How Much Christianity in Books is Appropriate?

I recently sat on a panel of other Christian authors and a question was posed:

How much Christianity in books is appropriate?

That was an incredibly interesting question.

I will try to explain what I mean when I gave the answer of, “exactly as much is there should be.”

The fact is, when you’re writing and using a spiritual gift God has given you with the intent of serving God in His design you, then the assumption is that you go into every project and in my case, every day, praying that the Holy Spirit would inspire your words, the flow of the story, etc. I always specifically ask for the inspiration to say the words that he would have me to say in order to reach the people he has in mind to reach with this book.

Some stories that I craft and create have a less grand spiritual message. There is no profound moment, nor is there a remarkable spiritual journey. Both characters are already Christians who serve God, and while there is certainly faith within their day-to-day lives, there is no spiritual arc per se.

Other stories I craft have a profoundly loud spiritual message. The spiritual arc is is tantamount to the progress of the story as the romantic arc. There is a conversion moment either to rediscover God, or to discover him for the first time, there is a learning and a deeper understanding of what it means to serve God, or there is a profound impact of God’s presence in the life of the character.

Each book has a faith arc that is true to that story. I don’t try to force anything that would be unnatural for my characters or unrealistic to my readers. If one of my books has a super strong faith arc and possibly even a sermon in the middle of it, that is because the story required it.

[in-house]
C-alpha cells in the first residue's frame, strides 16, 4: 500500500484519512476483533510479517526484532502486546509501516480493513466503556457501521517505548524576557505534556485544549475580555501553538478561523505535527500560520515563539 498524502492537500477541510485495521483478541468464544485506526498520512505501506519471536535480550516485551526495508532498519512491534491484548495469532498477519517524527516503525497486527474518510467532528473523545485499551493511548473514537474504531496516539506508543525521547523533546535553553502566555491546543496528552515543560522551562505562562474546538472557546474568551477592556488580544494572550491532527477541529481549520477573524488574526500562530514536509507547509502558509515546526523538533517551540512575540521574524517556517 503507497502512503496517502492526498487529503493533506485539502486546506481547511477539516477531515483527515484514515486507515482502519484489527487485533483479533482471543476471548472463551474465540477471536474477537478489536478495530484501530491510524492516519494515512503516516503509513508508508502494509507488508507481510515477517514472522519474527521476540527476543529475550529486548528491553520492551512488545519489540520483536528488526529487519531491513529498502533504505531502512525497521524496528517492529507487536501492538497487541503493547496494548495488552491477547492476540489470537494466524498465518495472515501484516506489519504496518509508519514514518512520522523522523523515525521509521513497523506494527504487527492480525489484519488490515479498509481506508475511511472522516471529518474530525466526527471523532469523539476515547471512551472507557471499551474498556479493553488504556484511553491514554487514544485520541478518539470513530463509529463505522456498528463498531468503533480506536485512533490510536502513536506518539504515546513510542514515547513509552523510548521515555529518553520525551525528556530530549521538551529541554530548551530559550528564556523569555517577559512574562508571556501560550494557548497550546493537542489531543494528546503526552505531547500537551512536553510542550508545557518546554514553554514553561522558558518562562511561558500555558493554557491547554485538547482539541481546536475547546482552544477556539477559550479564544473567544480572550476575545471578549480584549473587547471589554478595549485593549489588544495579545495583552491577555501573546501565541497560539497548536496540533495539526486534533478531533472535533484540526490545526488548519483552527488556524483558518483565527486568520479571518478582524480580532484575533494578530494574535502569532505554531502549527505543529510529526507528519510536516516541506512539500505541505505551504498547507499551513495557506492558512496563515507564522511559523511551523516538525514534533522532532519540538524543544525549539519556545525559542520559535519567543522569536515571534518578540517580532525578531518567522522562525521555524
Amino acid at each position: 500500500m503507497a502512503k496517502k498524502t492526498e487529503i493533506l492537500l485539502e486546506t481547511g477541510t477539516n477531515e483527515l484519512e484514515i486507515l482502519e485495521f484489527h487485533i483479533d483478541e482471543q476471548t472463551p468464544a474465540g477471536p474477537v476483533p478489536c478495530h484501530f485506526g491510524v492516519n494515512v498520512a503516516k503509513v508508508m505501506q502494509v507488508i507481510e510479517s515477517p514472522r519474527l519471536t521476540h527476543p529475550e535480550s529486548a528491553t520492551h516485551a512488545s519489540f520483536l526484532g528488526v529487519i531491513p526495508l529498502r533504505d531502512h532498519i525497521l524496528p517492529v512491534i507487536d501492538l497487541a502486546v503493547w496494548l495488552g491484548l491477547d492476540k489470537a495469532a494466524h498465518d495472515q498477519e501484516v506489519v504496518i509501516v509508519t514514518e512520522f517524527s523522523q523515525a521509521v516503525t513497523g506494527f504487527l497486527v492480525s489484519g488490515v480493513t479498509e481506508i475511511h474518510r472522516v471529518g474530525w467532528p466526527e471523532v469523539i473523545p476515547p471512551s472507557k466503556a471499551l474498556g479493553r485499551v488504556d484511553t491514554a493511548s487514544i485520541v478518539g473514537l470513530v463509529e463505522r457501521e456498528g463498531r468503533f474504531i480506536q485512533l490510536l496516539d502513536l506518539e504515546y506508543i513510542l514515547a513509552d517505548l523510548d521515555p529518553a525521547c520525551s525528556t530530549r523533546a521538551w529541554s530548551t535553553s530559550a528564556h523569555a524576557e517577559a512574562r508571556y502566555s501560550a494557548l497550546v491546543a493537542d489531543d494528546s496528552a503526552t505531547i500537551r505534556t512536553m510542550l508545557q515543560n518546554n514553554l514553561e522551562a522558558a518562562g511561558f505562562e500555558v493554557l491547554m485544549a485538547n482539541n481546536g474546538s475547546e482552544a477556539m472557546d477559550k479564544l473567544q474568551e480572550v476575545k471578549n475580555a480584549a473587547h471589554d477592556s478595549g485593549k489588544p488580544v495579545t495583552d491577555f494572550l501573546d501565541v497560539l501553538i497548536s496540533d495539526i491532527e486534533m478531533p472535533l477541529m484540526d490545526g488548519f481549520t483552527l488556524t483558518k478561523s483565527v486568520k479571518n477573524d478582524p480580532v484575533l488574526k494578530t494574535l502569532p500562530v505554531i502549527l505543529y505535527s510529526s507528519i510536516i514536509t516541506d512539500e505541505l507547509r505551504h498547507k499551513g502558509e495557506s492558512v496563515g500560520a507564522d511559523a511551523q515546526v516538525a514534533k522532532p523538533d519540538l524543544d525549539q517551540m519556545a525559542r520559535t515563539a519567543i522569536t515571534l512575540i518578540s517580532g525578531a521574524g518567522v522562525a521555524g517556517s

Do my characters pray? In every book. By the end of all of my books, the two main characters are active Christians. 1 Thessalonians 5:16 tells us to “pray without ceasing”. It’s kind of impossible to write a character who doesn’t pray if that character is a Bible-believing Christian.

Do my characters read the Bible? Again, by the end of each book, both of my characters are Bible-believing Christians. It’s not realistic to believe a book you haven’t read yet. However, sometimes it’s just mentioned, and other times it’s part of the plot. It just depends on the book.

Do my characters go to church? Absolutely. Even if they don’t step into the building in the flow of the story, it is mentioned, discussed, alluded to.

I got a review one time for Greater Than Rubies that said something like, “It’s so nice to find a Christian book that isn’t preachy.” The funny thing is- there’s a six-page, Romans Road sermon in the center of that book. But because it flowed with the story, timed perfectly inside of the characters’ realistic-feeling lives, the book itself didn’t ‘feel” preachy.

You’re going to get the gamut in my books – but every one of them will feel “right”.

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